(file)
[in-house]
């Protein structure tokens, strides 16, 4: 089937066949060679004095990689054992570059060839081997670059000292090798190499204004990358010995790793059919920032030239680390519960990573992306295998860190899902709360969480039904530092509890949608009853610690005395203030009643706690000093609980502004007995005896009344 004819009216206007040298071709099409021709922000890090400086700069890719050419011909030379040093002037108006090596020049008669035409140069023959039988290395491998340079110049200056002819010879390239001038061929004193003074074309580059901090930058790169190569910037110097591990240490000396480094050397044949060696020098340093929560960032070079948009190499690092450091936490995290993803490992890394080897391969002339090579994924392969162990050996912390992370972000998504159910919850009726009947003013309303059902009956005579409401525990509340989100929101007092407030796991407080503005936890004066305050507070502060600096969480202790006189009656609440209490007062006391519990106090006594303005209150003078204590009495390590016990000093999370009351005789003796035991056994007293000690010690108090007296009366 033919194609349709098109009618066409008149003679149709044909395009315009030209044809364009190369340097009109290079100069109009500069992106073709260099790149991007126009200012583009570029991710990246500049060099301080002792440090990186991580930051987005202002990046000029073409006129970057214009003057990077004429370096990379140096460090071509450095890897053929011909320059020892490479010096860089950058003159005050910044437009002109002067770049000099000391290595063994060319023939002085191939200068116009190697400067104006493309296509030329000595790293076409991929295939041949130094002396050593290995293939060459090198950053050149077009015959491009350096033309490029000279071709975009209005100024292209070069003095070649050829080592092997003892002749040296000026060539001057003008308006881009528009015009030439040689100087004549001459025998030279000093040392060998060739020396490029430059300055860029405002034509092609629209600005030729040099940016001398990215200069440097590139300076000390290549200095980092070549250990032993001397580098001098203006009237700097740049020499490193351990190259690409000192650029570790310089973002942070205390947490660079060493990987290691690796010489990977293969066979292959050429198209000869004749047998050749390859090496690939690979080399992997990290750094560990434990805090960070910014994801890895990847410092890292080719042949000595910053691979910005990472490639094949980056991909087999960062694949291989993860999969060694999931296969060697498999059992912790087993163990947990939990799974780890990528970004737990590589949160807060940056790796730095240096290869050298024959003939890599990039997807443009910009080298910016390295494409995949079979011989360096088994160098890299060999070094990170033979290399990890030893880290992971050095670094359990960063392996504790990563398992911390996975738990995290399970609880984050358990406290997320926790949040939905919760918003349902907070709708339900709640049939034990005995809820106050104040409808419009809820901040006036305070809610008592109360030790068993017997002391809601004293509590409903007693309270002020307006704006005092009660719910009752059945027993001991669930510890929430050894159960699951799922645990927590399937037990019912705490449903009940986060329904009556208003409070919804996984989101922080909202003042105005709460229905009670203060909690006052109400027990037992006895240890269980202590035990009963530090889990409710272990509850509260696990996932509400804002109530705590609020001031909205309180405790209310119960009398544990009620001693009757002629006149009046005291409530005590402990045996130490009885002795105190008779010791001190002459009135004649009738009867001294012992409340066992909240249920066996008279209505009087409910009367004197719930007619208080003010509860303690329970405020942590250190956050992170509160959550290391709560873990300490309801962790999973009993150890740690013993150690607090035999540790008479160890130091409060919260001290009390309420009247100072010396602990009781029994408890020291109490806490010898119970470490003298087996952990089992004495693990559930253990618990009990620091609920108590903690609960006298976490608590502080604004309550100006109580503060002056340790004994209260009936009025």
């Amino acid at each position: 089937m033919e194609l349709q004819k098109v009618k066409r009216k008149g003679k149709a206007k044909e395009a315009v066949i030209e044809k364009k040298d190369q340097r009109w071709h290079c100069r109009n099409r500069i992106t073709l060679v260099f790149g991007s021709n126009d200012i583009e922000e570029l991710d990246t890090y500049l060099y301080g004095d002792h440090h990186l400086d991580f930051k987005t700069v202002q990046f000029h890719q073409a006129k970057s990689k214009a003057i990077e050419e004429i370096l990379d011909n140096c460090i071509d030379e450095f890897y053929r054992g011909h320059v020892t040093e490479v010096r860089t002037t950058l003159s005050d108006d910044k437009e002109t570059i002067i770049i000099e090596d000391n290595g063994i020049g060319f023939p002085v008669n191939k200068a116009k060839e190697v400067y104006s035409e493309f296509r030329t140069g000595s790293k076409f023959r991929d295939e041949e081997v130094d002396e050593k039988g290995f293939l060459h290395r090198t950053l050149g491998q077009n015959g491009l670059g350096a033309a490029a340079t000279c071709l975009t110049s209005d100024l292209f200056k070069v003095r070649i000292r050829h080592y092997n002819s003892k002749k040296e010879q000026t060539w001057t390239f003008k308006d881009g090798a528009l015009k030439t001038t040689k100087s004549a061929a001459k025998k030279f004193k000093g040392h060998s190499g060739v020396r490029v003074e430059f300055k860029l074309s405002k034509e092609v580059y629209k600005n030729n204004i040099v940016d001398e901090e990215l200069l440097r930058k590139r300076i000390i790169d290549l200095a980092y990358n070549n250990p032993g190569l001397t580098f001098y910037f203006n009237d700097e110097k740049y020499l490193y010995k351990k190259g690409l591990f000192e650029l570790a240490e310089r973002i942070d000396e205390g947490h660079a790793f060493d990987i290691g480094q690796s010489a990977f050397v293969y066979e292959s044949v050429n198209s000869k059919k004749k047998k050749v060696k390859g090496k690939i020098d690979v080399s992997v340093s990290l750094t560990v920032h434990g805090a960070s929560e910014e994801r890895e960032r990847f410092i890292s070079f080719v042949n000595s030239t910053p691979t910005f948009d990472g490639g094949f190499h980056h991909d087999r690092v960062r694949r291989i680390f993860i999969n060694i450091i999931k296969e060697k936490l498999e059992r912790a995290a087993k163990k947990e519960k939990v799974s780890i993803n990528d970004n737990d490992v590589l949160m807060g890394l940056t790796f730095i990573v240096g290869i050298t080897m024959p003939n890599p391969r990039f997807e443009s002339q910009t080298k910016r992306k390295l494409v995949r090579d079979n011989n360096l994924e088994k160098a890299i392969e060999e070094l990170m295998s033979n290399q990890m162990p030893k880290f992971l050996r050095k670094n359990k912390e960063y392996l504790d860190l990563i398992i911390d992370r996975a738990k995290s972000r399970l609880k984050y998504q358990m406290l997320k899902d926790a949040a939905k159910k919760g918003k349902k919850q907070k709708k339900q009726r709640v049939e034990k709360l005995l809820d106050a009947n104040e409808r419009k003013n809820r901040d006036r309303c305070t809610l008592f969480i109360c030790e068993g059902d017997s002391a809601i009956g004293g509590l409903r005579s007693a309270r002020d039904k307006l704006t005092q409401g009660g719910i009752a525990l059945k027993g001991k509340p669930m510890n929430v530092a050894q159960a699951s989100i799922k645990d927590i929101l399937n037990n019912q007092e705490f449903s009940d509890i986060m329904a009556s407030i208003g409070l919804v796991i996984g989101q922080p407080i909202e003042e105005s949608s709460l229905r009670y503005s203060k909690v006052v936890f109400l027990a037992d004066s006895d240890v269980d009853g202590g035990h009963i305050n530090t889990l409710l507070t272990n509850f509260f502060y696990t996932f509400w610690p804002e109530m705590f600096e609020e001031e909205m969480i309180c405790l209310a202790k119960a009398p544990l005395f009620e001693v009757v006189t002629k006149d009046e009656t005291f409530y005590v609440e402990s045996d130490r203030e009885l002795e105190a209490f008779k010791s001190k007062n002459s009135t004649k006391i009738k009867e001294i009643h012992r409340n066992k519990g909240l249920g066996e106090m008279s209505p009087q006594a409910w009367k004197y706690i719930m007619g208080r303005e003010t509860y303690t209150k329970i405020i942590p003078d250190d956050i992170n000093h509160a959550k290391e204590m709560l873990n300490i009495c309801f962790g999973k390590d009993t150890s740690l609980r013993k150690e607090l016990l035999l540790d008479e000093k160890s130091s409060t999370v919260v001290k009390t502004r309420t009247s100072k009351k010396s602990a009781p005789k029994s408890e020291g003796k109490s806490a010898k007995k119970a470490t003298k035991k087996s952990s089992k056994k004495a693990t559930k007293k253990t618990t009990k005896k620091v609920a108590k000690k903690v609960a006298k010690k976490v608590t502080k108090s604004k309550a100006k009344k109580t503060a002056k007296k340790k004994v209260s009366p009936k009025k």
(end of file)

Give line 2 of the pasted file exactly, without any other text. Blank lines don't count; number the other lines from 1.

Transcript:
């Protein structure tokens, strides 16, 4: 089937066949060679004095990689054992570059060839081997670059000292090798190499204004990358010995790793059919920032030239680390519960990573992306295998860190899902709360969480039904530092509890949608009853610690005395203030009643706690000093609980502004007995005896009344 004819009216206007040298071709099409021709922000890090400086700069890719050419011909030379040093002037108006090596020049008669035409140069023959039988290395491998340079110049200056002819010879390239001038061929004193003074074309580059901090930058790169190569910037110097591990240490000396480094050397044949060696020098340093929560960032070079948009190499690092450091936490995290993803490992890394080897391969002339090579994924392969162990050996912390992370972000998504159910919850009726009947003013309303059902009956005579409401525990509340989100929101007092407030796991407080503005936890004066305050507070502060600096969480202790006189009656609440209490007062006391519990106090006594303005209150003078204590009495390590016990000093999370009351005789003796035991056994007293000690010690108090007296009366 033919194609349709098109009618066409008149003679149709044909395009315009030209044809364009190369340097009109290079100069109009500069992106073709260099790149991007126009200012583009570029991710990246500049060099301080002792440090990186991580930051987005202002990046000029073409006129970057214009003057990077004429370096990379140096460090071509450095890897053929011909320059020892490479010096860089950058003159005050910044437009002109002067770049000099000391290595063994060319023939002085191939200068116009190697400067104006493309296509030329000595790293076409991929295939041949130094002396050593290995293939060459090198950053050149077009015959491009350096033309490029000279071709975009209005100024292209070069003095070649050829080592092997003892002749040296000026060539001057003008308006881009528009015009030439040689100087004549001459025998030279000093040392060998060739020396490029430059300055860029405002034509092609629209600005030729040099940016001398990215200069440097590139300076000390290549200095980092070549250990032993001397580098001098203006009237700097740049020499490193351990190259690409000192650029570790310089973002942070205390947490660079060493990987290691690796010489990977293969066979292959050429198209000869004749047998050749390859090496690939690979080399992997990290750094560990434990805090960070910014994801890895990847410092890292080719042949000595910053691979910005990472490639094949980056991909087999960062694949291989993860999969060694999931296969060697498999059992912790087993163990947990939990799974780890990528970004737990590589949160807060940056790796730095240096290869050298024959003939890599990039997807443009910009080298910016390295494409995949079979011989360096088994160098890299060999070094990170033979290399990890030893880290992971050095670094359990960063392996504790990563398992911390996975738990995290399970609880984050358990406290997320926790949040939905919760918003349902907070709708339900709640049939034990005995809820106050104040409808419009809820901040006036305070809610008592109360030790068993017997002391809601004293509590409903007693309270002020307006704006005092009660719910009752059945027993001991669930510890929430050894159960699951799922645990927590399937037990019912705490449903009940986060329904009556208003409070919804996984989101922080909202003042105005709460229905009670203060909690006052109400027990037992006895240890269980202590035990009963530090889990409710272990509850509260696990996932509400804002109530705590609020001031909205309180405790209310119960009398544990009620001693009757002629006149009046005291409530005590402990045996130490009885002795105190008779010791001190002459009135004649009738009867001294012992409340066992909240249920066996008279209505009087409910009367004197719930007619208080003010509860303690329970405020942590250190956050992170509160959550290391709560873990300490309801962790999973009993150890740690013993150690607090035999540790008479160890130091409060919260001290009390309420009247100072010396602990009781029994408890020291109490806490010898119970470490003298087996952990089992004495693990559930253990618990009990620091609920108590903690609960006298976490608590502080604004309550100006109580503060002056340790004994209260009936009025």